908 followers of People’s Temple Leader Jim Jones voluntarily drank lethal Kool Aid. Jimmy Carter convinced Egypt’s Anwar Sadat and Israel’ Menachem Begin to join him at Camp David to discuss a framework for peace. Carter said “no” to neutron bomb.  A former Italian premiere and his bodyguards were slain. U.S. agreed to turn over the Panama Canal to Panama. Carter doubled the size of U.S. national parks. The Supreme Court ruled women need not pay more than men for health insurance.  Carl Sagan won a Pulitzer Prize. Hustler publisher Larry Flynt was shot. Charlie Chaplin’s coffin (with Chaplain’s remains) was stolen. Ted Nugent autographed a fan with a knife. First “test tube baby” was born.” Balloon angioplasty was developed. Sony released its first Walkman. Velcro was introduced to the marketplace. “Dallas” premiered on TV. One of the Flying Wallendas slipped off the high wire to his death.  Leon Spinks defeated Mohammed Ali. Ali returned the favor before the year ended.  Pete Rose reached 3,000 hits. Al Unser won his 3rd Indianapolis 500.  Bjorn Borg won the French Open and Wimbledon. China lifted its ban on Shakespeare, Aristotle and Dickens.  Isaac Bashevis Singer received the Nobel Prize for literature.  The Pulitzer for literature went to James Alan McPherson for Elbow Room.  The Mystery Writers of America gave its top award to William H. Hallahan, for Catch Me If You Can. We also read And Still I Rise by Maya Angelou, The World According To Garp by John Irving, The Snow Leopard by Peter Mathiessen, War and Remembrance by Herman Wouk. We watched Grease, Superman, Animal House, Every Way But Loose, Heaven Can Wait, Hooper, Jaws 2, Dawn of the Dead, Revenge of the Pink Panther, and The Deer Hunter.   We listened to “Shadow Dancing” by Andy Gibb, “Night Fever” by the The Bee Gees,  “You Light Up My Life” by Debbie Boone, “Kiss You All Over by Exile,  “Baby Come Back” by Player, “How Deep Is Your Love.” By The Bee Gees, “Thicker Than Water” by Andy Gibb, “Boogie Oogie Oogie” by A Taste of Honey and “Three Times A Lady” by the Commodores.  Among those born in 1978 were Kobe Bryant, Usher, James Franco, Ashton Kutcher and January Jones. Pope John I died after only 33 days in office. Others who departed include Norman Rockwell, Hubert Humphrey, Robert Shaw, Bob Crane, Charles Boyer, Louis Prima, Gig Young, Keith Moon, Dan Dailey, Oskar Homolka, Keith Moon and Edgar Bergen.  If you were around. what were you doing during this year of the earth horse?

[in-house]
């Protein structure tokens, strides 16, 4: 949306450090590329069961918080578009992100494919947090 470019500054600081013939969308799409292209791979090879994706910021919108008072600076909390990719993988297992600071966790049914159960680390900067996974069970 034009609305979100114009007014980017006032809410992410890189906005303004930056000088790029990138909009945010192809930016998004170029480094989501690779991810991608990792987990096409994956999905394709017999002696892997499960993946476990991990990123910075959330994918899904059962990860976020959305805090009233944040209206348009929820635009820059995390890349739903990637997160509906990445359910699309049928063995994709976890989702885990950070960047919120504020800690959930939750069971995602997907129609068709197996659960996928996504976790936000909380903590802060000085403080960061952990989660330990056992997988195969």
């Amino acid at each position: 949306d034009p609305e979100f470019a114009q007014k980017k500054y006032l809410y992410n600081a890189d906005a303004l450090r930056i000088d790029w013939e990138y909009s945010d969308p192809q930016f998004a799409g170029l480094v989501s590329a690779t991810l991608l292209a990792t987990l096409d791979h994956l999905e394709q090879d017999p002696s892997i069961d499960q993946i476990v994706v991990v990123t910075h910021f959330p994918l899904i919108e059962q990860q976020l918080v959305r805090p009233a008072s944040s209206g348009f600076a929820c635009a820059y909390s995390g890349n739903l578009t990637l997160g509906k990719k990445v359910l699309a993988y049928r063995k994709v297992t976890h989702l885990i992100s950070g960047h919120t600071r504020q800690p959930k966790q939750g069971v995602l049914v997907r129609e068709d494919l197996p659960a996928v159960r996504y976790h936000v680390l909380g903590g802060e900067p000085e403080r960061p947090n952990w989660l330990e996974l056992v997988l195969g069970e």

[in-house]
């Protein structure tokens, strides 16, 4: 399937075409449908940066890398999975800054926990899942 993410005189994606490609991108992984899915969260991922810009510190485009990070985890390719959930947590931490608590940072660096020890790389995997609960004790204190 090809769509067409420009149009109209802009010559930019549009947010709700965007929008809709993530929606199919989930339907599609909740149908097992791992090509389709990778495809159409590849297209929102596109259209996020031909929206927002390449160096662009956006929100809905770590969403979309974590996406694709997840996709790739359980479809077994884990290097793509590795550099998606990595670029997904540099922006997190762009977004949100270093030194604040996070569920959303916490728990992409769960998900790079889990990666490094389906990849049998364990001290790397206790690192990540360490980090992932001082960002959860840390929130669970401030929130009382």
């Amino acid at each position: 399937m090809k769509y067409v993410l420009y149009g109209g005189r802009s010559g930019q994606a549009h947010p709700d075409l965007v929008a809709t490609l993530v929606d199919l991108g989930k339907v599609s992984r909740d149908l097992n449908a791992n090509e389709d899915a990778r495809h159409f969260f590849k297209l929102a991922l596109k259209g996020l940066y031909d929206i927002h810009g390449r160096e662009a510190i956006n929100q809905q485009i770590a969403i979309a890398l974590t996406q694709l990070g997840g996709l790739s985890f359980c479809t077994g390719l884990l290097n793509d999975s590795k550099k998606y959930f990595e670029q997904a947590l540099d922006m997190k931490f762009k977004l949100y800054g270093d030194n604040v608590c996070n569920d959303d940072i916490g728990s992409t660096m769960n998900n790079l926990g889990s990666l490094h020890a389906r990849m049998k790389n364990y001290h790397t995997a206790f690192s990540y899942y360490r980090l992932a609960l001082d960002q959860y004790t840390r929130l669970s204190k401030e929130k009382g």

Thursday, August 21, 2014

Commentary — The Brood Reunion, From 17 To 70

Fifty years ago, or so, seven of us who went to the same high school in the mid-sixties decided we would not lose touch with each other as time marched or meandered on. What we had in common was a lack of interest in sports, the marching band or math club.  Most of us were interested in debate, speech, radio, or theater.  We were an opinionated group and still are.

The Brood In The Beginning